Release Details

LABEL Relapse
RELEASED ON 2/3/2017
GENRES Thrash,Crossover
  • Is relevant social commentary pertinent to today too much to ask for?

Iron Reagan

Crossover Ministry

posted on 1/2017   By: Dave Schalek

Is relevant social commentary pertinent to today too much to ask for from a band calling itself Iron Reagan? Apparently. A couple of weeks ago, I expressed my hope that Iron Reagan would take the politics of 2016 by the balls and run with it, offering a scathing commentary on the electorate’s step backwards (I’m wearing my politics on my sleeve). And, why not? Metal offers itself as an unabashed view of the negative aspects of the human condition, and if the time isn’t ripe for such introspection, then I don’t know what is.

Instead, Iron Reagan plays it totally safe with Crossover Ministry. It’s as if time has stood still in the decades between Dealing With It and Money Talks, and today. Instead of giving its audience a timely critique, Crossover Ministry treats us to proclamations about nosy neighbors, environmental concerns that appear to be no direr than they were 30 years ago, and an almost good natured ribbing of megachurches similar to that popularized by the Church Lady bit on Saturday Night Live.

Sorry, that’s not good enough, especially, since, musically, Crossover Ministry isn’t nearly as searing as Worse Than Dead. Yes, all of the genre tropes are given a fair showing here; that is, fast riffing, lots of galloping speed, the requisite shouts from Tony Foresta, etc. But, there’s nothing new here, musically or otherwise, as Iron Reagan is checking items off of the genre checklist. D.R.I. downshifted after Dealing With It, so why shouldn’t Iron Reagan do the same three albums in? There’s a decided lack of fierce passion to Crossover Ministry, plain and simple. To be fair, I do not have access to a lyric sheet, but other political bands, such as Napalm Death, manage to make their lyrical intentions quite clear.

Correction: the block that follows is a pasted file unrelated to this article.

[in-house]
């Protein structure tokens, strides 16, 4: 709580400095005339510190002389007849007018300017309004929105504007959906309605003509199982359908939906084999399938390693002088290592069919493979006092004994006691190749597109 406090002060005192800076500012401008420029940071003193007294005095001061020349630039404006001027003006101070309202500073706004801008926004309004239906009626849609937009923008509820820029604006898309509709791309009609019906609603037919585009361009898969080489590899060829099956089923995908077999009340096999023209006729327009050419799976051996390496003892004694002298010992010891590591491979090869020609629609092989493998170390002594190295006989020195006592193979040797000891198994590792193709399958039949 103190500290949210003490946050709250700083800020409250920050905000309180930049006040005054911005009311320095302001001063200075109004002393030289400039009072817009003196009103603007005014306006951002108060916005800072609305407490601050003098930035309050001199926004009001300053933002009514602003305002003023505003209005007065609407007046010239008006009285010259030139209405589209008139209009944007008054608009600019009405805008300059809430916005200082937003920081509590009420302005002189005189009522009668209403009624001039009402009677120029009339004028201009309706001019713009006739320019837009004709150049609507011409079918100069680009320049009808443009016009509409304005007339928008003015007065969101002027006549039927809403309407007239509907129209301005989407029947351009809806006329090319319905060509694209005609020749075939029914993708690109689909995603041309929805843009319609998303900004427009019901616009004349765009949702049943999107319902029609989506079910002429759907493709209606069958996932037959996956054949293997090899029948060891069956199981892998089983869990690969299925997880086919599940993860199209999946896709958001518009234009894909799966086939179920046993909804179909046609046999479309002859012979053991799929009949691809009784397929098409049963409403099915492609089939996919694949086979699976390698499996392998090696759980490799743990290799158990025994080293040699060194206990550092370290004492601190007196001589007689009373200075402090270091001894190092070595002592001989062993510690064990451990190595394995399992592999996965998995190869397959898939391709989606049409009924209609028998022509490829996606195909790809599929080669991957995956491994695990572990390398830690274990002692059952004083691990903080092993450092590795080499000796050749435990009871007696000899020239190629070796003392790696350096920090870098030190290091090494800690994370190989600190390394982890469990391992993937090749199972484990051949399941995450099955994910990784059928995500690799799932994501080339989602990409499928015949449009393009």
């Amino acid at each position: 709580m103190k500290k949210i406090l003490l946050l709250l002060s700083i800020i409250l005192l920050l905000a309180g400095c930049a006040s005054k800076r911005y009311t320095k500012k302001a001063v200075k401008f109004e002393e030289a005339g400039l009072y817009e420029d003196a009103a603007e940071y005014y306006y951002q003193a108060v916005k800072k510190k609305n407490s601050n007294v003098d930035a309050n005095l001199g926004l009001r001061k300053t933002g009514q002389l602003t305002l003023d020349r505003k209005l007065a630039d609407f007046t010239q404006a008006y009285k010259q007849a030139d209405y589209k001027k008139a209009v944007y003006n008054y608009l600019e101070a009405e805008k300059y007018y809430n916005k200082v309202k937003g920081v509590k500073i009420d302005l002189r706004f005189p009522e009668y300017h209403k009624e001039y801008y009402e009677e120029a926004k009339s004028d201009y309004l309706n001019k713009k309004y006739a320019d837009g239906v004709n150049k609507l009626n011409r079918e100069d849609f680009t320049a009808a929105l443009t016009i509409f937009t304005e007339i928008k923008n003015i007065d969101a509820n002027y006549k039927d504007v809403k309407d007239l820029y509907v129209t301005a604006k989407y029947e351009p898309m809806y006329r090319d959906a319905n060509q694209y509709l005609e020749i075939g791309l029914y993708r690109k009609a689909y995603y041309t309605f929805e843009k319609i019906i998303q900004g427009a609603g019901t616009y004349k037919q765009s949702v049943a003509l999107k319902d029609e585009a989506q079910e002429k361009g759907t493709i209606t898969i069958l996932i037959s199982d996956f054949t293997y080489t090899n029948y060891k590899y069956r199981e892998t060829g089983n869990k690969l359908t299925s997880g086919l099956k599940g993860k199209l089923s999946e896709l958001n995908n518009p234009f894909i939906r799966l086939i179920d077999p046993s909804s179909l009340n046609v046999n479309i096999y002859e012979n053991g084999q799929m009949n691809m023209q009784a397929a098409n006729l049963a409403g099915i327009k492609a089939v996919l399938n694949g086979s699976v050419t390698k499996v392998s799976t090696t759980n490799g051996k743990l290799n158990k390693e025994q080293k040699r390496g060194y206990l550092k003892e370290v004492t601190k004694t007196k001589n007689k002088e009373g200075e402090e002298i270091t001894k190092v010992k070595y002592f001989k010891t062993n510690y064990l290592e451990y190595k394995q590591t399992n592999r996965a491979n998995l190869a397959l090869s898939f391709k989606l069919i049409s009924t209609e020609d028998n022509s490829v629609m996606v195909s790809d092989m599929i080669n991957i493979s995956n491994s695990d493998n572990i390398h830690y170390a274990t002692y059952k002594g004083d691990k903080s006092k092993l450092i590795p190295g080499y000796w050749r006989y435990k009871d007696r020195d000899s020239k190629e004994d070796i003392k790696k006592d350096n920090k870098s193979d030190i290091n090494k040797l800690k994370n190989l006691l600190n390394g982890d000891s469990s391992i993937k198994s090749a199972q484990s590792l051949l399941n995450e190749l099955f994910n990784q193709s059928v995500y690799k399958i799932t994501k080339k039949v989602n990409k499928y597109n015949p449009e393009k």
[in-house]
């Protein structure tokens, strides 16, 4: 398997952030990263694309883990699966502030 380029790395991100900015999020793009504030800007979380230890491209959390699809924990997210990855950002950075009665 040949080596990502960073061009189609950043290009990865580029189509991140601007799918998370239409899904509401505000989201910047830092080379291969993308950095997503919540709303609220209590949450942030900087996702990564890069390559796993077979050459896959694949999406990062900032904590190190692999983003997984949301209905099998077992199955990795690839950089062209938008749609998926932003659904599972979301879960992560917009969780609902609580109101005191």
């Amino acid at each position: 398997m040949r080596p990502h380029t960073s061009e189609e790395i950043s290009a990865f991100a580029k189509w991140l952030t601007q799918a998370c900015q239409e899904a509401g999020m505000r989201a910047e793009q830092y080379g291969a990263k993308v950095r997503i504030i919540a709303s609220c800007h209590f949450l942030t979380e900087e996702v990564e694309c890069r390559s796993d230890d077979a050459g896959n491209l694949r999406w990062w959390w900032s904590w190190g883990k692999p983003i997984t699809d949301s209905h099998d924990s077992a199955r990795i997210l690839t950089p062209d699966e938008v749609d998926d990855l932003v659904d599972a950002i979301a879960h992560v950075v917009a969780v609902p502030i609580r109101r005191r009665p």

Other than the nostalgia that is aimed squarely at my age demographic, what’s the point? The average youngster has no personal connection to the Reagan era, and is now about to get four to eight years (or more; do you really think that they will cede power so easily?) of what could be a seismic wave of cultural oppression. Should such a listener look to Iron Reagan as an outlet for frustrations (frustrations that can barely be articulated by an adolescent) as Dealing With It was, for example, for me more than 30 years ago?

Of course, a part of this review (ok, well, most of it) is my own frustration spilling over into my critique of what is ultimately just a crossover thrash metal band that probably shouldn’t be taken any more seriously than Dave Mustaine’s InfoWars commercials masquerading as song lyrics. But, art serves as a lens through which we view ourselves. We want that view to have relevance. I’m just not finding it in Crossover Ministry.


Iron Reagan
The Tyranny of Will